Bizet: Carmen

Our rating 
4.0 out of 5 star rating 4.0

COMPOSERS: Bizet
LABELS: EMI
WORKS: Carmen
PERFORMER: Solange Michel, Martha Angelici, Raoul Jobin, Michel DensChorus & Orchestra of the Théâtre National de l’Opéra-Comique/André Cluytens
CATALOGUE NO: CMS 5 65318 2 ADD monoReissue
Carmen exists as almost two different operas: the first, with spoken dialogue, is a gritty opéra comique; the second, with Guiraud’s recitatives, can invite a grander approach, a showcase for (sometimes inappropriate) singers. Schippers’s 1963 version, with Regina Resnik as Carmen, tends towards the latter. Resnik’s heavy, almost matronly mezzo renders the character vengeful and destructive. Mario del Monaco as José is vocally confident, but lacks subtlety, and Joan Sutherland, oddly cast as Micaela, sounds less than happy in French. However, Tom Krause makes a macho Escamillo and Yvonne Minton a sweet-voiced Mercedes. The recording is redeemed by Schippers’s ability to conjure up the crowd scenes: the orchestra is brash and furious in the large set-pieces and the chorus is properly rough and ready.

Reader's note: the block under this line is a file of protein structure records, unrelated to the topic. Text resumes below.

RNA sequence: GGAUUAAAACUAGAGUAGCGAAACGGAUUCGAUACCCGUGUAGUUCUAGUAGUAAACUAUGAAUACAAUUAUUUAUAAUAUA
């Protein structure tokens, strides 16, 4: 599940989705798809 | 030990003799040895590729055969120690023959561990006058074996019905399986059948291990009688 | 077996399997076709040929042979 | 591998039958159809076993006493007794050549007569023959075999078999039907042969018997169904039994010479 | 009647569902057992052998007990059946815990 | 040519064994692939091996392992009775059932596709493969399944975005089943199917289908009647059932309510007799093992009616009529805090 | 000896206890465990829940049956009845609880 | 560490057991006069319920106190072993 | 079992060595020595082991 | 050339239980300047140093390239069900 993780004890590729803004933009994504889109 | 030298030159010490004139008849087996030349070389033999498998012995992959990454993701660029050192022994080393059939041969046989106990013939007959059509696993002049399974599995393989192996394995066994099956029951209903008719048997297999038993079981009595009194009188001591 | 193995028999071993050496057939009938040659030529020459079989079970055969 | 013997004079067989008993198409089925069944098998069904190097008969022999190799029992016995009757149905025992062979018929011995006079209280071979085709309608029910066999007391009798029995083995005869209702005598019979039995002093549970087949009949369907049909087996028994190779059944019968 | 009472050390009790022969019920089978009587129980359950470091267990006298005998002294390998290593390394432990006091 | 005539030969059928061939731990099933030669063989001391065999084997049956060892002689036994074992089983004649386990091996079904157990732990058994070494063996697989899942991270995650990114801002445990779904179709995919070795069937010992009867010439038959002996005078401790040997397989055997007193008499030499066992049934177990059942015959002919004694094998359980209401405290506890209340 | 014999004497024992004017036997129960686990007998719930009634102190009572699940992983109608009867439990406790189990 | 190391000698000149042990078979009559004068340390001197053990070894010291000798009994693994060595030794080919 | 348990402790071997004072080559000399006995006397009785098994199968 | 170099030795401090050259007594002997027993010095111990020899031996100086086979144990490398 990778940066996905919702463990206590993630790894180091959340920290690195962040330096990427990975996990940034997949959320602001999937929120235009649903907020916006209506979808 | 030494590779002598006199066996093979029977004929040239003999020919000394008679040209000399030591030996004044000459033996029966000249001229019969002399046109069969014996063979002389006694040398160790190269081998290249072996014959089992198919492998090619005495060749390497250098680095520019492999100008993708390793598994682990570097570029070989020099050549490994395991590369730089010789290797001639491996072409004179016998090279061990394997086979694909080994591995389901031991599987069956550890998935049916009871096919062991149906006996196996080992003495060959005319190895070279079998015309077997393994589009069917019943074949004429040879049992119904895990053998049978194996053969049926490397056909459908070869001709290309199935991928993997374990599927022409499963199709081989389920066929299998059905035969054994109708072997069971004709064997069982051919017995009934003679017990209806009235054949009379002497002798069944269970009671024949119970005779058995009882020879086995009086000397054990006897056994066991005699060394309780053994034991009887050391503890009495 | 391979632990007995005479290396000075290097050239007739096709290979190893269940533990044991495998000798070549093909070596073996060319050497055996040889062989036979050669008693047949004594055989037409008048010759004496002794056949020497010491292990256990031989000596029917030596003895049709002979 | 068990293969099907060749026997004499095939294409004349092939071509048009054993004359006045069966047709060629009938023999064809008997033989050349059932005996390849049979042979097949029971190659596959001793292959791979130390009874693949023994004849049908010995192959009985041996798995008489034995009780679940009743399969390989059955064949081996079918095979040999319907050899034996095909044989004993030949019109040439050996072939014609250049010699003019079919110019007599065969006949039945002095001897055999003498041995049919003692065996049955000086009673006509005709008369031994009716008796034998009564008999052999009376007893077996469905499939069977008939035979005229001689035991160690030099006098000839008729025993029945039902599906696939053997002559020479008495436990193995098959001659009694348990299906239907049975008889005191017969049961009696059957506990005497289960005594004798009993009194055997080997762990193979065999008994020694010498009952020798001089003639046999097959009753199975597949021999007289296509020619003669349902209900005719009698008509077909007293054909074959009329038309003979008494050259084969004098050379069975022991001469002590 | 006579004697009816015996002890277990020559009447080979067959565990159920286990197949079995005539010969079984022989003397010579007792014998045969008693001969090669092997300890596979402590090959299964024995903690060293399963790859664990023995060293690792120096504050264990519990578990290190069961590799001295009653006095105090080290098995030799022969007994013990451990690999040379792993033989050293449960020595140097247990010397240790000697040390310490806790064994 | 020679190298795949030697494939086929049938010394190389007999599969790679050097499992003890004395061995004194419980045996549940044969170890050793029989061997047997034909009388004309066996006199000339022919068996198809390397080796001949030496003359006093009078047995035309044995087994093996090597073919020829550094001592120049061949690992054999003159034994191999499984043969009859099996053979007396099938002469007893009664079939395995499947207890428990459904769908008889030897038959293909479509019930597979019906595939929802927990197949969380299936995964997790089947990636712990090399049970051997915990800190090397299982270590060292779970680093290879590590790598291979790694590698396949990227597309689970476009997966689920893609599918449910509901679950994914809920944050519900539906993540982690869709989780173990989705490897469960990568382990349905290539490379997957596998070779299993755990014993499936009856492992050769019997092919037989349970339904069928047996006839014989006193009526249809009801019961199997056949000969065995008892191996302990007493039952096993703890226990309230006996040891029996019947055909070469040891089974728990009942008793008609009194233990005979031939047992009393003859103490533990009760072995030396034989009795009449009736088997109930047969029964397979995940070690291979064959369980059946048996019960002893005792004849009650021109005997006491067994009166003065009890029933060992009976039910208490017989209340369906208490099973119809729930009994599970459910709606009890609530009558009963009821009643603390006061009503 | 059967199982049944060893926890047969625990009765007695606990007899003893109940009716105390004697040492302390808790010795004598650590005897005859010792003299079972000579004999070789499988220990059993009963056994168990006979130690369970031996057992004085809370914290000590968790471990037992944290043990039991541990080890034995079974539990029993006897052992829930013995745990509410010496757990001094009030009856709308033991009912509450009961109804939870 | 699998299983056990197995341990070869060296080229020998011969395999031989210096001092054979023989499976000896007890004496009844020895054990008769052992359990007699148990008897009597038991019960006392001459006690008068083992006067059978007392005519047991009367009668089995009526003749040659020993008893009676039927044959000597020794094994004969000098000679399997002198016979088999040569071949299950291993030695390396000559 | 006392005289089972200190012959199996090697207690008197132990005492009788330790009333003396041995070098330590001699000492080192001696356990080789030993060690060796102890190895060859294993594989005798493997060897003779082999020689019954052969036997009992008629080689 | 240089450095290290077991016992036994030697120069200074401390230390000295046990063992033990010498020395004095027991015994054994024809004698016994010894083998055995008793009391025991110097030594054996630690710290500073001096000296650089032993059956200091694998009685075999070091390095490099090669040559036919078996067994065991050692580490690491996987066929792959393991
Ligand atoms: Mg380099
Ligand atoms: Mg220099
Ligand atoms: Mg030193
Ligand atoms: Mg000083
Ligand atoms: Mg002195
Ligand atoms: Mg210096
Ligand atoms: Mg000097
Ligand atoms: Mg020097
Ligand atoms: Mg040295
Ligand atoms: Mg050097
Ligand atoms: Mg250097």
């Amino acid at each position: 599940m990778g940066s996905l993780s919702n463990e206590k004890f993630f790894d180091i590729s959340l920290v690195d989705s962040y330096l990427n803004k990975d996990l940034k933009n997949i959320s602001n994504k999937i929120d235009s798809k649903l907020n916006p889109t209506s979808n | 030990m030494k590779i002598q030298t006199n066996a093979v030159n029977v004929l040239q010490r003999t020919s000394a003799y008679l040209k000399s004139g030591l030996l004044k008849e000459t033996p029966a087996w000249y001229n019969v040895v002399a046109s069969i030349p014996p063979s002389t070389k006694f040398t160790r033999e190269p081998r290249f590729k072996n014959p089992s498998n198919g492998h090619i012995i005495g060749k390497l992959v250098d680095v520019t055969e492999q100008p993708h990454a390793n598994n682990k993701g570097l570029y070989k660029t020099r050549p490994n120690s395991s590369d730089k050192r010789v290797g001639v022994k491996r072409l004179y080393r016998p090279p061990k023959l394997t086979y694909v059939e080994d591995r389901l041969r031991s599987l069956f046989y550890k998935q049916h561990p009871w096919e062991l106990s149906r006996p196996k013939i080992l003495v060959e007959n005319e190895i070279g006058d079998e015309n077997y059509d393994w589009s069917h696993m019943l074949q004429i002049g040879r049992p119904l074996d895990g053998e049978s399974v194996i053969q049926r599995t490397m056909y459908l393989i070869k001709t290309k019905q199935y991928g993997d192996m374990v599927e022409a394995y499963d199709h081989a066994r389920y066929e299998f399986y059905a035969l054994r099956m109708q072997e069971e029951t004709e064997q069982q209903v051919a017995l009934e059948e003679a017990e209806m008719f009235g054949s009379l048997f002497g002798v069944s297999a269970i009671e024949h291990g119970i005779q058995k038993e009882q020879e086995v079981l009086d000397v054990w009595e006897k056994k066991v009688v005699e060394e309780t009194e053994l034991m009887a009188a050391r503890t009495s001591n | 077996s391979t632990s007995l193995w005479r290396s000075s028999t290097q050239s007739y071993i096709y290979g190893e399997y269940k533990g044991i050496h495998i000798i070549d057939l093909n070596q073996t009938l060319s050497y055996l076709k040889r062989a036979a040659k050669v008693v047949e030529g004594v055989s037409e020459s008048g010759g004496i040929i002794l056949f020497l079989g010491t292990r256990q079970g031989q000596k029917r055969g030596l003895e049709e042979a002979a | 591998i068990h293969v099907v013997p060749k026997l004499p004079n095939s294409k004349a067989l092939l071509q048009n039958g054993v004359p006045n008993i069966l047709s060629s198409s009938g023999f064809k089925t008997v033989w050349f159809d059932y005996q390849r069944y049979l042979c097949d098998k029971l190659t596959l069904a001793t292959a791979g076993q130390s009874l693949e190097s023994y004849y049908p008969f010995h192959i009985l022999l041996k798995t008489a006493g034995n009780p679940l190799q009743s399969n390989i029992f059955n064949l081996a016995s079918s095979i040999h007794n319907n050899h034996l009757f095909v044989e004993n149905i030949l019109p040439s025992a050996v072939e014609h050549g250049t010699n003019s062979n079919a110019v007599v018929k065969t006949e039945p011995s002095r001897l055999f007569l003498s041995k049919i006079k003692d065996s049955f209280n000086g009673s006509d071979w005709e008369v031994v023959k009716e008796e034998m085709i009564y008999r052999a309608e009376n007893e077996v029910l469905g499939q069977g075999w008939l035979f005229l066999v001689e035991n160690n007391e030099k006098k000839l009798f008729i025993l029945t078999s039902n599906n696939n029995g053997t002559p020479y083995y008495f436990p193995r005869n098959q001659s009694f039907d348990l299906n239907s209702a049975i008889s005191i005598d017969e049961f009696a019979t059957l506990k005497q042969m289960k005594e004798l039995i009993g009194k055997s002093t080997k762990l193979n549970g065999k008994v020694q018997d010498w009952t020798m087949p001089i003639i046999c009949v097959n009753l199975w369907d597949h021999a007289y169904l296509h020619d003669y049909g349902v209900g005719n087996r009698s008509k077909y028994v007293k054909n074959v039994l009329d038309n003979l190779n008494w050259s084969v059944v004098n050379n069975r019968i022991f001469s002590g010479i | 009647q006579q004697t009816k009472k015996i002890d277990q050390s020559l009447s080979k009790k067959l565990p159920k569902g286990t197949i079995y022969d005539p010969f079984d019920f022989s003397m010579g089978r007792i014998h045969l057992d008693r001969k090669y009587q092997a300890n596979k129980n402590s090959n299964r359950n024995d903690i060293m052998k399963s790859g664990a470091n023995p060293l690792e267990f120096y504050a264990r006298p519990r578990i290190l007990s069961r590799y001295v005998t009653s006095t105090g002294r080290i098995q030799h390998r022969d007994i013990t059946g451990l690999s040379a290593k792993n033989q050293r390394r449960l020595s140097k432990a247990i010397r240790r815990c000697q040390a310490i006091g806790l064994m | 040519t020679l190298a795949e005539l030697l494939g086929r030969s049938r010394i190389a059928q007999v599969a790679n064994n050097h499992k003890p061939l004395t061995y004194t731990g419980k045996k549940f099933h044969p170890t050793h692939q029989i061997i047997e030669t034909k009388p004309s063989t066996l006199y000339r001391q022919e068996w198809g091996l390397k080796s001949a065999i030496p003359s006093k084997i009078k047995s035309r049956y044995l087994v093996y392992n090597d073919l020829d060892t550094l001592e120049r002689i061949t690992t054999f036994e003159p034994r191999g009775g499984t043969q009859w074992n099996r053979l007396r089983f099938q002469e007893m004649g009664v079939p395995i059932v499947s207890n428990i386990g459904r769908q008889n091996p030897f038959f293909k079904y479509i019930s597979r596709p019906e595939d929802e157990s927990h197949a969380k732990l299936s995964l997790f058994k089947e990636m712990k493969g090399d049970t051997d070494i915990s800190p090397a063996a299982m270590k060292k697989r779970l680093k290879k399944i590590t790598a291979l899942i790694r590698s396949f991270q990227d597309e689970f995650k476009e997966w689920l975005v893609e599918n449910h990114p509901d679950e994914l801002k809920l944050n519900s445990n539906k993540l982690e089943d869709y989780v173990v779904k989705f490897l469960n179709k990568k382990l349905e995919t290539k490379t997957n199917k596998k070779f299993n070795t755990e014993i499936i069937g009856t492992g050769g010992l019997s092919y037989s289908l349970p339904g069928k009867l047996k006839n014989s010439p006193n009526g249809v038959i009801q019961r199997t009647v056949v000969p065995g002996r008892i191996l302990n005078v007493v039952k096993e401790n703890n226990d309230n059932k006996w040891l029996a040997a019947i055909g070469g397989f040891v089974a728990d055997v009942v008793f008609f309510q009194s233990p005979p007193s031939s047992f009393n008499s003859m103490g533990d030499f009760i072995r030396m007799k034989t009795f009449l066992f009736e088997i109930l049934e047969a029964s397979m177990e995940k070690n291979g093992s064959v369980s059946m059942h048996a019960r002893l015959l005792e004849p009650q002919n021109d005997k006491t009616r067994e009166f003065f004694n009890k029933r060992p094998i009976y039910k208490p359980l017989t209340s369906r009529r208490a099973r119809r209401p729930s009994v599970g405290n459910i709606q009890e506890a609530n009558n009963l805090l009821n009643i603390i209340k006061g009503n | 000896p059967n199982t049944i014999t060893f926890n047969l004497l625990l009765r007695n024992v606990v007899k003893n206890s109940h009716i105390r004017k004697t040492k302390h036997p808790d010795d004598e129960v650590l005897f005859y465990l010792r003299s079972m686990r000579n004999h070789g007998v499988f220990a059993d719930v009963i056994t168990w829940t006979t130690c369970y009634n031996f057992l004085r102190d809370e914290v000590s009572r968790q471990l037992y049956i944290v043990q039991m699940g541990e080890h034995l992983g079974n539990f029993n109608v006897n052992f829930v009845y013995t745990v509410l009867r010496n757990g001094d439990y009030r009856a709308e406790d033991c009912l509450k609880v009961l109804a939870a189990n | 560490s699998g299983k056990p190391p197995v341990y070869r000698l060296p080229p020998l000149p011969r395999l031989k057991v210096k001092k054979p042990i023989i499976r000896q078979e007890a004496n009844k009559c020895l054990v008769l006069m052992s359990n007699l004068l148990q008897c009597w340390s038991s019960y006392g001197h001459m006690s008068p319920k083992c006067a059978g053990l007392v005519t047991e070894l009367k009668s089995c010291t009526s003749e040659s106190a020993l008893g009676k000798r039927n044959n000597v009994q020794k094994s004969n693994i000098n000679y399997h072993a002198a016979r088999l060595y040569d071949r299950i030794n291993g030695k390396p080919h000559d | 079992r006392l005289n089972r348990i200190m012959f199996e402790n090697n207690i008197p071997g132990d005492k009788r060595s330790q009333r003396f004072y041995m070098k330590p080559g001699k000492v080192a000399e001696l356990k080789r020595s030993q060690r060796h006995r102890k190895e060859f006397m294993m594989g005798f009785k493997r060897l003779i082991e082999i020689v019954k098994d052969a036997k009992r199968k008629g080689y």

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Cluytens’s 1950 set derives from a production at the Opéra-Comique, the original home of Carmen. This was the first commercial recording to include the spoken dialogue and is appropriately hard-nosed and unsentimental – this is not Carmen as bel canto. Cluytens drives the opera along at often breakneck speeds, which casts a cool, even cynical, pall over the proceedings. Solange Michel is a mocking Carmen, tough and fluent, and the rest of the cast is similarly idiomatic. The subtleties that may be lost in the frenetic speeds are more than compensated for by the dramatic integrity in what is a most compelling performance. William Humphreys-Jones